Expenditures are expected to reach more than $6 trillion by 2028.
Quoting from a recent press release, I noted that the Centers for Medicare & Medicaid Services (CMS) said, reflected by the below bullet points, that:
Major Findings for National Health Expenditure Projection: 2019-2028:
- National health spending is projected to grow at an average annual rate of 5.4 percent for 2019-28, and to reach $6.2 trillion by 2028.
- Because national health expenditures are projected to grow 1.1 percentage points faster than gross domestic product per year, on average, over 2019–28, the health share of the economy is projected to rise from 17.7 percent in 2018 to 19.7 percent in 2028.
- Price growth for medical goods and services (as measured by the personal health care deflator) is projected to accelerate, averaging 2.4 percent per year for 2019–28, partly reflecting faster-than-expected growth in health sector wages.
- Among major payors, Medicare is expected to experience the fastest spending growth (7.6 percent per year over 2019-28), largely as a result of having the highest projected enrollment growth.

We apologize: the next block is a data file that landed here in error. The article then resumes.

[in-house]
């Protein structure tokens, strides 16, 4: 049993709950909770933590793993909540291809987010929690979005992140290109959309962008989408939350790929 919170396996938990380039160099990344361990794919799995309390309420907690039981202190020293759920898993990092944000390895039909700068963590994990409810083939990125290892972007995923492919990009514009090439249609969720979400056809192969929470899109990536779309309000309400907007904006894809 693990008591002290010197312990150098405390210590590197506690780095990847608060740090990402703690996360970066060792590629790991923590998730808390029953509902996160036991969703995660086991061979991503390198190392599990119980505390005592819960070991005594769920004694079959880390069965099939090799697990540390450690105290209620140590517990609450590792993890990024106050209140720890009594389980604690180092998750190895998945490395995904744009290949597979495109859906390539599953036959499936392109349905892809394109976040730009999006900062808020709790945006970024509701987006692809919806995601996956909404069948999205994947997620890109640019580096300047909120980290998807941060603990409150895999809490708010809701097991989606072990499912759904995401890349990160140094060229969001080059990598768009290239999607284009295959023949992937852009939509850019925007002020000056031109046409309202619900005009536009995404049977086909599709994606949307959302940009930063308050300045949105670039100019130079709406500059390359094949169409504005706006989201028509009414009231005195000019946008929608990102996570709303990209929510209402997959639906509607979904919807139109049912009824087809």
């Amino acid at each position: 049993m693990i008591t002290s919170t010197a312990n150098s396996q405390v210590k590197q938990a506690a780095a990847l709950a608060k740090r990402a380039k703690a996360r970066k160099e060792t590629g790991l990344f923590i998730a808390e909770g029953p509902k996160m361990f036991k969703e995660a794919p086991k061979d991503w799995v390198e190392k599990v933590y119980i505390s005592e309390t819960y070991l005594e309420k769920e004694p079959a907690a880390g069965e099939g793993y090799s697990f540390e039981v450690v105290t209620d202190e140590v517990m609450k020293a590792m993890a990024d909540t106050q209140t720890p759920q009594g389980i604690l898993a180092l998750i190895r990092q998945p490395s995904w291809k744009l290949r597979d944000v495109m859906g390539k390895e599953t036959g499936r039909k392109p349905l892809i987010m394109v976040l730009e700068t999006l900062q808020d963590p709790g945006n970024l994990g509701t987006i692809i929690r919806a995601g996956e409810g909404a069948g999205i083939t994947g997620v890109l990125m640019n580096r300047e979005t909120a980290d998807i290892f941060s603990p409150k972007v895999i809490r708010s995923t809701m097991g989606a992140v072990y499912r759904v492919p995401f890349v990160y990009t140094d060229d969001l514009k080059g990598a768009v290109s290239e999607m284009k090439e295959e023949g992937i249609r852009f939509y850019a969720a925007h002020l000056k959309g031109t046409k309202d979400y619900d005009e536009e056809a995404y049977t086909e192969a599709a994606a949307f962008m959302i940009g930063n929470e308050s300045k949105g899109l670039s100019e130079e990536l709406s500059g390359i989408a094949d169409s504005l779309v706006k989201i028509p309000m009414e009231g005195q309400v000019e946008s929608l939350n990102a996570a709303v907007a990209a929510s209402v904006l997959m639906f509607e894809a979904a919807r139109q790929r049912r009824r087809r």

“Cost shifting” was a term heavily used in the 1980s. The term meant that Medicare and Medicaid did not have to pay their share of the full costs because some of that could be “shifted” to other payors, including uninsured patients. Providers that could cover fixed costs like depreciation and utilities with Medicare and Medicaid payments would continue to take Medicare and Medicaid patients, even if they did not cover the “variable costs” of things like salaries.
Problematically, with this “cost shifting” approach, is the fact that Medicare and Medicaid now take up too much of the total patient population, and the percentage is growing, according to CMS – and there are not enough other payors to make up the slack.
It appears that either Medicare and Medicaid will have to increase payments to match at least the cost of services, or providers will have to reduce costs to balance their books – something neither has been able to do since the start of Medicare.
Programming Note: Listen to Tim Powell every Tuesday when he anchors the Talk Ten Tuesdays News Desk at 10 a.m. Eastern.